Next day, the ISU (integrated security unit) decided to do some "kettling" (new word of the day, meaning to box people in) on Queen St. W and Spadina for 5 hours, half of that in a record downpour. A small group of peaceful marchers, including a group that calls itself the "bike bloc" (advocating for more bike lanes), Chinatown shoppers, bystanders, teenagers gawking at the happening or people simply crossing the street were in "breach of peace". What? Queen St. West in breach of peace? The funky street lives to break the peace with its clubs, pubs, artsy fartsy shops, entertainment and Much Music.

That weekend, other than the usual suspects - the young and university age - anyone wearing black, carrying weapons of opportunity (Visine or dollar store pocket knife!?!), speaking with a Quebec accent or a riot tourist with a digital could be deemed an anarchist or sympathizer. A free weekend in a cage at the detention center sans vegetarian menu awaited them.

No one high up would like to acknowledge that this was a mess: bad for small businesses in the core, bad for tourism (80% of tourists to Toronto are from the US which issued an advisory before G20 - thanks!?!), bad for Toronto's finest (yes, we actually like our cops), and bad tv. Of the 900 arrested, so far only 1 has been charged. That was even before the G20 came to town. Authorities have not even identified the 2 people who popped out of a manhole they arrested in the wee hours of Sunday morning. That could be new material for a wicked movie - The Anarchist Ninja Turtles in Toronto.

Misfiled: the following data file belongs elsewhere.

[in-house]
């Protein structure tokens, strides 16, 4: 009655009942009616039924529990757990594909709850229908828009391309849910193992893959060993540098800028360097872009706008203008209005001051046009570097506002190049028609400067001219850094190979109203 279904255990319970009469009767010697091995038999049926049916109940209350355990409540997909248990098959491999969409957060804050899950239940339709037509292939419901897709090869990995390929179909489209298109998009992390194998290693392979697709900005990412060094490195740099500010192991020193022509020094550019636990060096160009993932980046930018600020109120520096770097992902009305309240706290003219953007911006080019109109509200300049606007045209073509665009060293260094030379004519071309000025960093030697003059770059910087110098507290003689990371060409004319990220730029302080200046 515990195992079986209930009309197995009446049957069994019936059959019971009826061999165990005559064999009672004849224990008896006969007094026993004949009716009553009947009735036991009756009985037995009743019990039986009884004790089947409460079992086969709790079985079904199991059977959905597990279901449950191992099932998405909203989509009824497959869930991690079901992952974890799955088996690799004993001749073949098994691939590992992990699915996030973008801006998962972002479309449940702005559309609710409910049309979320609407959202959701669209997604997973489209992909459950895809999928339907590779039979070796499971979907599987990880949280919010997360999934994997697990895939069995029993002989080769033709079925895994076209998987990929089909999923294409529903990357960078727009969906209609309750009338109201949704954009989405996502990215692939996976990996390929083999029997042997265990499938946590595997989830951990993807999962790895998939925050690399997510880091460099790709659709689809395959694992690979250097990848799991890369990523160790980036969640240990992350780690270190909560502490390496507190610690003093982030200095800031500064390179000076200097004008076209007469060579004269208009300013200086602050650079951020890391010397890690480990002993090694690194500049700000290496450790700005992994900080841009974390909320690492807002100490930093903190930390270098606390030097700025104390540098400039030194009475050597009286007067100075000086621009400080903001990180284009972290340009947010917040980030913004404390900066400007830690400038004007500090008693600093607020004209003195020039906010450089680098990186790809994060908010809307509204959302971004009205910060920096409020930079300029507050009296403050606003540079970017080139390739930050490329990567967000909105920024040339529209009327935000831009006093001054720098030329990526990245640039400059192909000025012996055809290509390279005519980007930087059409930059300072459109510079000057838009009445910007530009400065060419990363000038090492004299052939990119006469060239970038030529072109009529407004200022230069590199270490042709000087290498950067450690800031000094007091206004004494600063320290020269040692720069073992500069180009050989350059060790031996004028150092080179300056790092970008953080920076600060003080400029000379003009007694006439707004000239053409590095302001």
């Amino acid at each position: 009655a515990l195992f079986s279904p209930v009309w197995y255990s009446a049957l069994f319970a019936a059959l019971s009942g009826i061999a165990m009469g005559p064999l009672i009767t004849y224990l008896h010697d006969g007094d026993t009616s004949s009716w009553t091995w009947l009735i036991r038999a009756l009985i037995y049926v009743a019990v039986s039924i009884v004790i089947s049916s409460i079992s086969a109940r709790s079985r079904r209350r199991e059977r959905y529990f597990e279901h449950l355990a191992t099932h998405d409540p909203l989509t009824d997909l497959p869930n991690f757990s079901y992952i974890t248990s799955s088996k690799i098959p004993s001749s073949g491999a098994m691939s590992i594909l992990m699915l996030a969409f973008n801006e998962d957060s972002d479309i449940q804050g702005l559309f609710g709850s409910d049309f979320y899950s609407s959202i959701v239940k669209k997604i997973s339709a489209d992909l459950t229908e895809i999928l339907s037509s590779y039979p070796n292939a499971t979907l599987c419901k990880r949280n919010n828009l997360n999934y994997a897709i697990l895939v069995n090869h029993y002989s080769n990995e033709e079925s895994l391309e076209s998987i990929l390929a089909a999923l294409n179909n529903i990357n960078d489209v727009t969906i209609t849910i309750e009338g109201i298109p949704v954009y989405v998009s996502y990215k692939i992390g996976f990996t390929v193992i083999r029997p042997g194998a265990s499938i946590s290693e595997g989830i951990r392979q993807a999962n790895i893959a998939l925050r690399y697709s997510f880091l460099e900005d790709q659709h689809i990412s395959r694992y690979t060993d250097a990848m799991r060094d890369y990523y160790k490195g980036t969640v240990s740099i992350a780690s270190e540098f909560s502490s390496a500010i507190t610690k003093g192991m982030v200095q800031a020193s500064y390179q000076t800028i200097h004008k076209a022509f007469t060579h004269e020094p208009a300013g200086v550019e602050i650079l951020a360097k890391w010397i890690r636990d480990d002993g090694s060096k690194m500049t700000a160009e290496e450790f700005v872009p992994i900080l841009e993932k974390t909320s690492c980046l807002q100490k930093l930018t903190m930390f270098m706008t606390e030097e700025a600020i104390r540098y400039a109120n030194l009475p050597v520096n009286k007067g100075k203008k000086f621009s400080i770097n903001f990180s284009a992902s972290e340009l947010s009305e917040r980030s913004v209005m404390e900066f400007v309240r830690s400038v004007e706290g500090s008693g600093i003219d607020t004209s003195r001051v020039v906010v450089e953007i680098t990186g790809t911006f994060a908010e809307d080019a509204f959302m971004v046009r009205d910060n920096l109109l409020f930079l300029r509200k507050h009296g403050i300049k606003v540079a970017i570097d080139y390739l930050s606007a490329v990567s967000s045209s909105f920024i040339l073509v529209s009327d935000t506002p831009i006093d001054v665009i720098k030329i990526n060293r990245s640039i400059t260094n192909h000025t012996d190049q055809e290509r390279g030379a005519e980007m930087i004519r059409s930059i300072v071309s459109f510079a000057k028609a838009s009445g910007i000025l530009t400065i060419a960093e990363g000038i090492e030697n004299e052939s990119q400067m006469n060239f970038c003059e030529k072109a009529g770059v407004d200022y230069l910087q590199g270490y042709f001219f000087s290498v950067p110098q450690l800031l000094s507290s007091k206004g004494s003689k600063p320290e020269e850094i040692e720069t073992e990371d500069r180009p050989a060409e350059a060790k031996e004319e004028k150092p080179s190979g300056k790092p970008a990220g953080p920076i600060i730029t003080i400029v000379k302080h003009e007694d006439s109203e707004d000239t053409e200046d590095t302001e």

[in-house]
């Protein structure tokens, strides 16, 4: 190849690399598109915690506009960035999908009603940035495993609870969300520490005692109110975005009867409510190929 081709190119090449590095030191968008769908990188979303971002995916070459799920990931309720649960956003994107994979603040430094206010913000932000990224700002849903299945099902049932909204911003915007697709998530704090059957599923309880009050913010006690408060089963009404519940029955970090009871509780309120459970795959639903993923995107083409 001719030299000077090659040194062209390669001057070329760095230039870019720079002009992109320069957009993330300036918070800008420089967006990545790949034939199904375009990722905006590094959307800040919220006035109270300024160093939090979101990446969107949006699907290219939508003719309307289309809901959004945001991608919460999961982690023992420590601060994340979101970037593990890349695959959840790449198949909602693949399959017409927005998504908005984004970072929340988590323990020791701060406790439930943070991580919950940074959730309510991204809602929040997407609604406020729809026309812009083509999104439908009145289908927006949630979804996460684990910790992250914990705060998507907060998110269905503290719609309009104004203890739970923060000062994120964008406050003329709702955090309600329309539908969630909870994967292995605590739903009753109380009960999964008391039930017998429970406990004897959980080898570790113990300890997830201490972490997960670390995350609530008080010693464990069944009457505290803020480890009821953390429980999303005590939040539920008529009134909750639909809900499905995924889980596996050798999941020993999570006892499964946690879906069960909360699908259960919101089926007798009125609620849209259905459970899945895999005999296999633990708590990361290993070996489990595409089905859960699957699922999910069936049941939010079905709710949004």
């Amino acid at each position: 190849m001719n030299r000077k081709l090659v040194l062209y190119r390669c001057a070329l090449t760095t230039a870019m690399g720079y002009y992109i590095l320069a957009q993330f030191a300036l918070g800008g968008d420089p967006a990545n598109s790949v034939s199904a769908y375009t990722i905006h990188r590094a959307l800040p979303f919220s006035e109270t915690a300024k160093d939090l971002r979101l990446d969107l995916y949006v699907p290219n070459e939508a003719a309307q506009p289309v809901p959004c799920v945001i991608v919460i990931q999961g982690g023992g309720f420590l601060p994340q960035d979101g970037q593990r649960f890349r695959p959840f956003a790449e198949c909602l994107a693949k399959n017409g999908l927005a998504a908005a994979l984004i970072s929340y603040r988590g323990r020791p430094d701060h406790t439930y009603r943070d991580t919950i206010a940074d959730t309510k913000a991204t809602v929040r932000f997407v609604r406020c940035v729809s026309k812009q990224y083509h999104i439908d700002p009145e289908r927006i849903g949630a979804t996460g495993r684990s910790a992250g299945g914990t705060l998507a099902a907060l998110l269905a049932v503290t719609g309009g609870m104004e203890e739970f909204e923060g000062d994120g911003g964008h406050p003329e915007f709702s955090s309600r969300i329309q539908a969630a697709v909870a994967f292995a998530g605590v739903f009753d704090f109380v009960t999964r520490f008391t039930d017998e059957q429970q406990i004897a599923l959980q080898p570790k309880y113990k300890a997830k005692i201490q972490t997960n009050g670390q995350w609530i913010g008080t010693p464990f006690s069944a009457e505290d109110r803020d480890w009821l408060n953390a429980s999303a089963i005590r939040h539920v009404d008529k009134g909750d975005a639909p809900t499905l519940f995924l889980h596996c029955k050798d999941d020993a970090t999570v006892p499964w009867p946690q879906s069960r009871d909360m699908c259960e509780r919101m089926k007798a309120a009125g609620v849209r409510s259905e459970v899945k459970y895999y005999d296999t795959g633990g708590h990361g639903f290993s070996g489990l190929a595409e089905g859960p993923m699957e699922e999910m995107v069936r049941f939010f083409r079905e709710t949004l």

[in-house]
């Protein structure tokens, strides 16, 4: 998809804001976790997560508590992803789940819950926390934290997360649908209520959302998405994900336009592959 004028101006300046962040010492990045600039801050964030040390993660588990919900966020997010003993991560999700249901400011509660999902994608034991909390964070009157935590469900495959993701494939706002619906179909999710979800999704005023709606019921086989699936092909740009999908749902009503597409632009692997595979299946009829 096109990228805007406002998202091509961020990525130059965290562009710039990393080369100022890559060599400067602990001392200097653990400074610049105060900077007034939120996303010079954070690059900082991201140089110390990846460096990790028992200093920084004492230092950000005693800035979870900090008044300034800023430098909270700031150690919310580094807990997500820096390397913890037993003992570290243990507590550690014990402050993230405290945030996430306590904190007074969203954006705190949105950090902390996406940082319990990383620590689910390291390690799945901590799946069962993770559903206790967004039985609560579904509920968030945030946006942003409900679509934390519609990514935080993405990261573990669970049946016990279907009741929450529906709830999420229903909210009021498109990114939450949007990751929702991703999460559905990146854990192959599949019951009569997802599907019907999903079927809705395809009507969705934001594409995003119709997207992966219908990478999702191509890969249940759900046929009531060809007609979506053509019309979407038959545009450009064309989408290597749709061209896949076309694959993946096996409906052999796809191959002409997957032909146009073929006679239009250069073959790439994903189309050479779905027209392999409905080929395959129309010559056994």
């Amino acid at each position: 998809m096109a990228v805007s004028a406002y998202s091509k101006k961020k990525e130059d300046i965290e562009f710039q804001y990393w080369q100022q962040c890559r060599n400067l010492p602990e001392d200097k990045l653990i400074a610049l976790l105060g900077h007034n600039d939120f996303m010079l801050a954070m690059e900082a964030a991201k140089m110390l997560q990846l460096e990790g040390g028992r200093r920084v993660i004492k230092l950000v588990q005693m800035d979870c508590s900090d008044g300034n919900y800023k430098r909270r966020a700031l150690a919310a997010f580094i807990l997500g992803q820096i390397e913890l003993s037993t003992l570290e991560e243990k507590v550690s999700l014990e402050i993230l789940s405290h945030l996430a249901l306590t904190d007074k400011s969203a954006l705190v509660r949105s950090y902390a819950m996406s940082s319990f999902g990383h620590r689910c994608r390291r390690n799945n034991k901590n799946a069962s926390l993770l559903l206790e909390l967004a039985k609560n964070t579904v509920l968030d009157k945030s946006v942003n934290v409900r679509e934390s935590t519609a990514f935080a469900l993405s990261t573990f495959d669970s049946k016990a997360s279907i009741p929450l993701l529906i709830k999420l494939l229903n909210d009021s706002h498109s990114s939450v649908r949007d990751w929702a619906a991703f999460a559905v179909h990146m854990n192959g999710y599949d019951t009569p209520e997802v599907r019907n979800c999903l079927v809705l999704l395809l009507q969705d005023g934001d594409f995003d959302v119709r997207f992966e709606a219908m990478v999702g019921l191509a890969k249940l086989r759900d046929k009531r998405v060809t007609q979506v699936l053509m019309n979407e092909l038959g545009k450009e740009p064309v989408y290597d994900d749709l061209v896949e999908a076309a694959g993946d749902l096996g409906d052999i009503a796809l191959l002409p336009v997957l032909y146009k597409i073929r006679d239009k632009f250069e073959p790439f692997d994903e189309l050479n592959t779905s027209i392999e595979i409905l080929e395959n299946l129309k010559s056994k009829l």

The showcase for Toronto and tourism turned into a surreal reality show. G20 leaders did not even have a photo op at a tourist attraction. Toronto the good just turned bad.

Now for the real boring stuff, check out Tourism Toronto.

Monday, June 21, 2010

Stairways to Heaven

Terraces in Banaue

Our Local Guide, Moises in Batad

Batad Terraces

Whose minding the terrace?

Tappia Falls

The Cordillera Rice Terraces in Northern Philippines are often referred to as stairways to heaven. They are as impressive to see for real as they look in pictures.

Terraces are found all over Southeast Asia (even in southern Europe). However, the Cordillera terraces seem to be over the top. In size, laid end to end they could cover half the globe. In construction, these terraces are like giant steps on steep slopes, with as much as 500 metres in vertical drop. In age, these have been in continuous use for 2,000 years with the oldest complex over 3,000 years.

Many centuries ago, the settlers of the Cordilleras were in dire need of farm land to plant rice. There were no flat lands in the mountains so instead, they constructed strips of rice paddies on top of each other. Today, these terraces serve as a living testament to the ingenuity and adaptability of man. They accomplished the task without John Deere or Caterpillar, high tech gadgets and slaves.